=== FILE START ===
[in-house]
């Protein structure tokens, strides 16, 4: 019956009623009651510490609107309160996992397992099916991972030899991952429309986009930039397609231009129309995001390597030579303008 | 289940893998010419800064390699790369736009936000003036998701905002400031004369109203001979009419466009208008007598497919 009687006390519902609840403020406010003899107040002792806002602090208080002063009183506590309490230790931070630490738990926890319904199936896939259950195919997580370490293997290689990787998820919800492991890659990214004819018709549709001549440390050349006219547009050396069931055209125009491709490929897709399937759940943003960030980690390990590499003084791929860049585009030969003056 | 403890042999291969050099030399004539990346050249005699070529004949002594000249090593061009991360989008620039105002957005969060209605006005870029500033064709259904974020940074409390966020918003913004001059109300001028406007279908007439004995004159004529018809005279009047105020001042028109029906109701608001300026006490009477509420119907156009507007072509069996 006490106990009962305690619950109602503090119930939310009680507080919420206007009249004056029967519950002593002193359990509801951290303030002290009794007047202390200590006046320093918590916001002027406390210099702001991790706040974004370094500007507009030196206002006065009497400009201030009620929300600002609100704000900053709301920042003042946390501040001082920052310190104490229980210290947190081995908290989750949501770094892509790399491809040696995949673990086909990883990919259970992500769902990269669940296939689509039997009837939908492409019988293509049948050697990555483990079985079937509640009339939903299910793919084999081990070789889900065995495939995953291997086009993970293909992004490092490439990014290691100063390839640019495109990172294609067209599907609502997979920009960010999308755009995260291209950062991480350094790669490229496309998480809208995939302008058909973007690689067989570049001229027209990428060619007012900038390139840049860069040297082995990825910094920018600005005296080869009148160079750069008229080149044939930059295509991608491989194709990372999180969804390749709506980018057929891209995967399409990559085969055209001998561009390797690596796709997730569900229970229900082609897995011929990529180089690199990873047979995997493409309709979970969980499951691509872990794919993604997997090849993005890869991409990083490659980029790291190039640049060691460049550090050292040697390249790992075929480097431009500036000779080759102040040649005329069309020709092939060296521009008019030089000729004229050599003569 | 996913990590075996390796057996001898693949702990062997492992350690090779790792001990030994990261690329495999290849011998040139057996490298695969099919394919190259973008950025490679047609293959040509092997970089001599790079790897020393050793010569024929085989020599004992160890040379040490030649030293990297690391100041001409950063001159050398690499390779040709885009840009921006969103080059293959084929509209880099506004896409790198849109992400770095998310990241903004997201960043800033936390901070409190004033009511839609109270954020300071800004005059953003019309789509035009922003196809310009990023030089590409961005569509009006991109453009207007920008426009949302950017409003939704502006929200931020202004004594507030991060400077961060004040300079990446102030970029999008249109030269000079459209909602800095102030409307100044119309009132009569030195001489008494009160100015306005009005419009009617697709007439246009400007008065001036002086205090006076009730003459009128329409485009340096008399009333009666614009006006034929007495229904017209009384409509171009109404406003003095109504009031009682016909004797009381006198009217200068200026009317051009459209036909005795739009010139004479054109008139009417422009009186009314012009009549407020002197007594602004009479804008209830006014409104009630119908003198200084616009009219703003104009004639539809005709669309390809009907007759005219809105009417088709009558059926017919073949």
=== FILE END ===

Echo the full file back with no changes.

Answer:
[in-house]
């Protein structure tokens, strides 16, 4: 019956009623009651510490609107309160996992397992099916991972030899991952429309986009930039397609231009129309995001390597030579303008 | 289940893998010419800064390699790369736009936000003036998701905002400031004369109203001979009419466009208008007598497919 009687006390519902609840403020406010003899107040002792806002602090208080002063009183506590309490230790931070630490738990926890319904199936896939259950195919997580370490293997290689990787998820919800492991890659990214004819018709549709001549440390050349006219547009050396069931055209125009491709490929897709399937759940943003960030980690390990590499003084791929860049585009030969003056 | 403890042999291969050099030399004539990346050249005699070529004949002594000249090593061009991360989008620039105002957005969060209605006005870029500033064709259904974020940074409390966020918003913004001059109300001028406007279908007439004995004159004529018809005279009047105020001042028109029906109701608001300026006490009477509420119907156009507007072509069996 006490106990009962305690619950109602503090119930939310009680507080919420206007009249004056029967519950002593002193359990509801951290303030002290009794007047202390200590006046320093918590916001002027406390210099702001991790706040974004370094500007507009030196206002006065009497400009201030009620929300600002609100704000900053709301920042003042946390501040001082920052310190104490229980210290947190081995908290989750949501770094892509790399491809040696995949673990086909990883990919259970992500769902990269669940296939689509039997009837939908492409019988293509049948050697990555483990079985079937509640009339939903299910793919084999081990070789889900065995495939995953291997086009993970293909992004490092490439990014290691100063390839640019495109990172294609067209599907609502997979920009960010999308755009995260291209950062991480350094790669490229496309998480809208995939302008058909973007690689067989570049001229027209990428060619007012900038390139840049860069040297082995990825910094920018600005005296080869009148160079750069008229080149044939930059295509991608491989194709990372999180969804390749709506980018057929891209995967399409990559085969055209001998561009390797690596796709997730569900229970229900082609897995011929990529180089690199990873047979995997493409309709979970969980499951691509872990794919993604997997090849993005890869991409990083490659980029790291190039640049060691460049550090050292040697390249790992075929480097431009500036000779080759102040040649005329069309020709092939060296521009008019030089000729004229050599003569 | 996913990590075996390796057996001898693949702990062997492992350690090779790792001990030994990261690329495999290849011998040139057996490298695969099919394919190259973008950025490679047609293959040509092997970089001599790079790897020393050793010569024929085989020599004992160890040379040490030649030293990297690391100041001409950063001159050398690499390779040709885009840009921006969103080059293959084929509209880099506004896409790198849109992400770095998310990241903004997201960043800033936390901070409190004033009511839609109270954020300071800004005059953003019309789509035009922003196809310009990023030089590409961005569509009006991109453009207007920008426009949302950017409003939704502006929200931020202004004594507030991060400077961060004040300079990446102030970029999008249109030269000079459209909602800095102030409307100044119309009132009569030195001489008494009160100015306005009005419009009617697709007439246009400007008065001036002086205090006076009730003459009128329409485009340096008399009333009666614009006006034929007495229904017209009384409509171009109404406003003095109504009031009682016909004797009381006198009217200068200026009317051009459209036909005795739009010139004479054109008139009417422009009186009314012009009549407020002197007594602004009479804008209830006014409104009630119908003198200084616009009219703003104009004639539809005709669309390809009907007759005219809105009417088709009558059926017919073949």